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ISSP2010: Environment III

dataset
posted on 26.03.2017 by Philip Gendall

The last of 20 years of International Social Survey Programme (ISSP) surveys in New Zealand by Professor Philip Gendall, Department of Marketing, Massey University.

A verbose rundown on topics covered follows.

Attitudes towards environmental protection. Preferred government measures for environmental protection. Private entrepreneurs as best possibility to solve economic problems; responsibility of the government to reduce income differences among the citizens; highest and next highest priority in the own country; attitude to modern science (scale); attitude to the environment (scale).

Judgement on the contrast of environmental protection and economic growth; economic growth harms the environment; earth cannot continue to support population growth at its present rate; willingness to pay higher prices and higher taxes or to accept reductions in standard of living for the benefit of protection of the environment; self-classification of participation in environmental protection (scale); estimation of dangerousness of air pollution caused by cars for the environment, for the respondent and their family.

Classification of air pollution from industrial waste gases, pesticides and chemicals in agriculture, water pollution and a rise in the world´s temperature caused by the greenhouse effect, the modification of genes of certain crops as dangerous for the environment; preference for the regulation of environmental protection by the government, the population or the economy; estimation of the efforts of NZ to protect the world environment; more effort for the environment by business and industry, people in general or the government; attitude towards international agreements for environmental problems that each country should be made to follow; agreement with poorer countries to make less effort than richer countries to protect the environment; economic progress will slow down without better protection of the environment.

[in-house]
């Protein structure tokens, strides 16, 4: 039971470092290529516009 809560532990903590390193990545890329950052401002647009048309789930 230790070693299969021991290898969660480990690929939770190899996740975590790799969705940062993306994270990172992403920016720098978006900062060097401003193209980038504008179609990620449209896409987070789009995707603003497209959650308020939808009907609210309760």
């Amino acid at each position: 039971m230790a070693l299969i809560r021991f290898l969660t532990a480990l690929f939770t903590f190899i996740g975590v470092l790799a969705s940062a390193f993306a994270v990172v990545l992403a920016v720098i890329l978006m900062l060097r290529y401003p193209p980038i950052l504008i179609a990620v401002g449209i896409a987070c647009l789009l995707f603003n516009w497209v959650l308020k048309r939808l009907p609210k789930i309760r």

Trust in government departments; frequency of own efforts to sort glass or tins or plastic or newspapers for recycling; frequency of not using the car for environmental reasons; membership in an environmental protection organization; personal environmental political activities in the last five years through participation in signing petitions, giving donations to environmental groups as well as participating in demonstrations; dangerousness of nuclear power stations for the environment; people can do little to change lives.

Demography: age; sex; marital status; steady life-partner; years in school; current employment status; occupation (ISCO-88); employment in public sector; self-employed; number of employees; hours worked weekly; supervisor function; earnings of the respondent; family income; religious denomination; attendance of religious services; union membership; party affiliation (left-right); size of household; type of community: urban-rural; ethnic affiliation of respondent and language.

Funding

Department of Marketing, Massey University.

History

Sampling

The sample was randomly selected from the 2010 New Zealand Electoral Rolls, with stratification by age: under 35, 35–54, 55 and over – 840 were randomly selected within each age group. The achieved sample is generally representative of the New Zealand population 18 years and over, but people under 30 are underrepresented in the sample, while those over 60 are overrepresented.

Data Collector

Department of Marketing, Massey University.

Mode of Collection

Mail survey: the questionnaire together with a covering letter was sent to the 2,520 selected participants on 19 August 2010. A reminder postcard was sent to those that had not responded on 2 September, and a second reminder, along with a second copy of the questionnaire, was sent on 16 September. A final reminder letter was sent on 29 September, and the survey was closed on 30 November, 14 weeks after the initial mailing.

Series Information

The ISSP is a continuing annual programme of cross-national collaboration on surveys covering topics important for social science research. It brings together pre-existing social science projects and coordinates research goals, thereby adding a cross-national, cross-cultural perspective to the individual national studies. ISSP researchers especially concentrate on developing questions that are meaningful and relevant to all countries, and can be expressed in an equivalent manner in all relevant languages.

Publisher (e.g. University of Auckland)

Massey University

Contact email

m.vonrandow@auckland.ac.nz

Spatial coverage (e.g. Kermadec Island)

New Zealand (sampling from Electoral Rolls)

Licence

Exports

Logo branding

Licence

Exports